Old Wine in New Bottles: How Darwin Recruited Malthus to Fortify a Failed Idea from Antiquity

abiogenesis, Alphonse de Candolle, Aristotle, atheists, atomism, Charles Bradlaugh, Charles Darwin, Charles Lyell, Christianity, complexification, David Hume, Edward Aveling, Epicurus, Erasmus Darwin, Evolution, Friedrich Engels, Georges Cuvier, Gertrude Himmelfarb, Greece, Homo sapiens, Intelligent Design, Karl Marx, Law of Correlation, Lucretius, Matthew Arnold, Middle Ages, natural selection, Origin of Species, Patrick Matthew, Plato, Poor Law, Rome, Thomas Aquinas, Thomas Malthus, transhumanism, Unmoved Mover, Victorian England, William Paley
It was undoubtedly a tremendous philosophical coup for Darwin whose knowledge of formal philosophy was limited. Source
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Was Darwinian Theory Based on a False Analogy to Geology?

biology, Charles Coulton Gillispie, Charles Darwin, Charles Lyell, Dean Kenyon, Edna St. Vincent Millay, Evolution, Fred Hoyle, Geology, Isaac Newton, James Hutton, James Thomson, Mrs. Humphrey Ward, Percival Davis, Peter Bowler, Physics, Earth & Space, Principles of Geology, Robert Elsmere, Robert Frost, Robinson Jeffers, Sandra Herbert, The City of Dreadful Night, The Origin of Species, Theory of the Earth, Thomas Huxley, William Shakespeare
Given the degree of discipleship for Sir Charles, Darwin fully expected to receive Lyell’s commendation for his labors. Source
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God Hypothesis: The Problem of Background Knowledge

Bayesian reasoning, breadcrumbs, car break-in, Charles Lyell, Charles Sanders Peirce, Croatia, Croatians, Delta variant, Faith & Science, Fran Lebowitz, God Hypothesis, Hansel and Gretel, inference to the best explanation, Intelligent Design, James Croft, Lydia McGrew, masks, Michael Scriven, philosophers, puppy, Return of the God Hypothesis, Stephen Meyer, Substack, Thomas Crisp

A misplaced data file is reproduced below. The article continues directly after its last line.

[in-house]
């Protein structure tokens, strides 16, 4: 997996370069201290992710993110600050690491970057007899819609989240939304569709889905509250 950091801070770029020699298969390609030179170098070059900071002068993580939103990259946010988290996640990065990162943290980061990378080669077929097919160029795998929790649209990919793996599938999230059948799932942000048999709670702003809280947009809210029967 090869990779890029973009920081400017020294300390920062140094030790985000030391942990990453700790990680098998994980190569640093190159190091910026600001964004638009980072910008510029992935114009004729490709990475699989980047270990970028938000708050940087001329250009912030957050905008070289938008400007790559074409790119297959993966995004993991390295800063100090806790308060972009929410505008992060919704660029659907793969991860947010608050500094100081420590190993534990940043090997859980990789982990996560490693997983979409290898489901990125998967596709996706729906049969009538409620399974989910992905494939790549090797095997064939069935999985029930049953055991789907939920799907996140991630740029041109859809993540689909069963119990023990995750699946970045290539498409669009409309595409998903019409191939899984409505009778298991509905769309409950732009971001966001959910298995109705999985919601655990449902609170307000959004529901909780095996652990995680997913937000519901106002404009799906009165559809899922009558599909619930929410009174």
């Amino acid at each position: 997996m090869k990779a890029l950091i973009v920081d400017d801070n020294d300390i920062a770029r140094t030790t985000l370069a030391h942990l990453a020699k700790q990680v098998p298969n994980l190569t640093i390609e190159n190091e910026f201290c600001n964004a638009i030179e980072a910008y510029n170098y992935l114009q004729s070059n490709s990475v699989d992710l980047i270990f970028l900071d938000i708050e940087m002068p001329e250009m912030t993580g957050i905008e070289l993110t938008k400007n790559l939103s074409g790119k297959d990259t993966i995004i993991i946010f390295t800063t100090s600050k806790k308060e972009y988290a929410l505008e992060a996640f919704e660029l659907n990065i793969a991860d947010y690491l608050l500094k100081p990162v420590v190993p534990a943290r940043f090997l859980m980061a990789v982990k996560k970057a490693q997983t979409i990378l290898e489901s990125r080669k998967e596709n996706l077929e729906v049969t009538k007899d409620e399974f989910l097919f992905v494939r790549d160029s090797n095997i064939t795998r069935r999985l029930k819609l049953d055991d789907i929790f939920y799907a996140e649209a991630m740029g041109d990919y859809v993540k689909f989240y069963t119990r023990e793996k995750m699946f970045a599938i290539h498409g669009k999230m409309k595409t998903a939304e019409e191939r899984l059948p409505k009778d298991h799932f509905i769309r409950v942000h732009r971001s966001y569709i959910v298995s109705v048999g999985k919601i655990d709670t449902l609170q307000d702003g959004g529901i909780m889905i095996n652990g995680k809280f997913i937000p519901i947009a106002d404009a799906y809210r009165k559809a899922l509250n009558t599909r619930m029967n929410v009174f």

The wet-washcloth sensation of puppy tongue on baby cheeks is part of the baby’s evidence that Puppy exists. Source
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Answering an Objection: “You Can’t Measure Intelligent Design”

Charles Lyell, cosmology, Darwinian evolution, Douglas Axe, Eugenie Scott, evolutionary biology, geologists, Geology, historical sciences, intelligent agency, Intelligent Design, Intelligent Design Uncensored, Jonathan Witt, National Center for Science Education, Planck time, probability bound, specified complexity, specified information, Stephen Jay Gould, theo-meter, William Dembski
We test intelligent design in the same way that we test all historical scientific theories. Source
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Mystery of Life’s Origin — Intelligent Design’s Original Edition, Greatly Expanded, on Sale Now!

abiogenesis, Alfred Russel Wallace, Allan Bloom, Anaxagoras, Brian Miller, Charles Darwin, Charles Lyell, Charles Thaxton, chemical evolution, Claude Shannon, Dean Kenyon, DNA, Erasmus Darwin, Frankenstein, galvanism, Guillermo Gonzalez, Harvard University, Hubert Yockey, Intelligent Design, James Tour, Jonathan Wells, Joseph Hooker, Leslie Orgel, Lord Byron, Louis Pasteur, Luigi Galvani, Mary Shelley, Michael Polanyi, Miller-Urey experiment, origin of life, Percy Shelley, Plato, Reijer Hooykaas, RNA, Roger L. Olsen, San Francisco State University, Shannon information, Signature in the Cell, Socrates, spaghetti, specified complexity, Stephen Meyer, The Mystery of Life’s Origin, The Return of the God Hypothesis, uniformitarianism, Walter Bradley, William Dembski
Editor’s note: We are delighted today to offer a new book from Discovery Institute Press, The Mystery of Life’s Origin: The Continuing Controversy, a greatly expanded and updated version of the book that, in 1984, launched the intelligent design movement. The following is excerpted from Discovery Institute Senior Fellow David Klinghoffer’s historical introduction to the work. Other brand new chapters on the “continuing controversy” about the origin of life are by chemist James Tour, physicist Brian Miller, astronomer Guillermo Gonzalez, biologist Jonathan Wells, and philosopher of science Stephen C. Meyer. How does life emerge from that which is not alive? This mystery exercises a peculiar fascination, with the power to elicit remarkable feats of imagination. As the novelist Mary Shelley recalled, her invention of the story of Frankenstein traced back…
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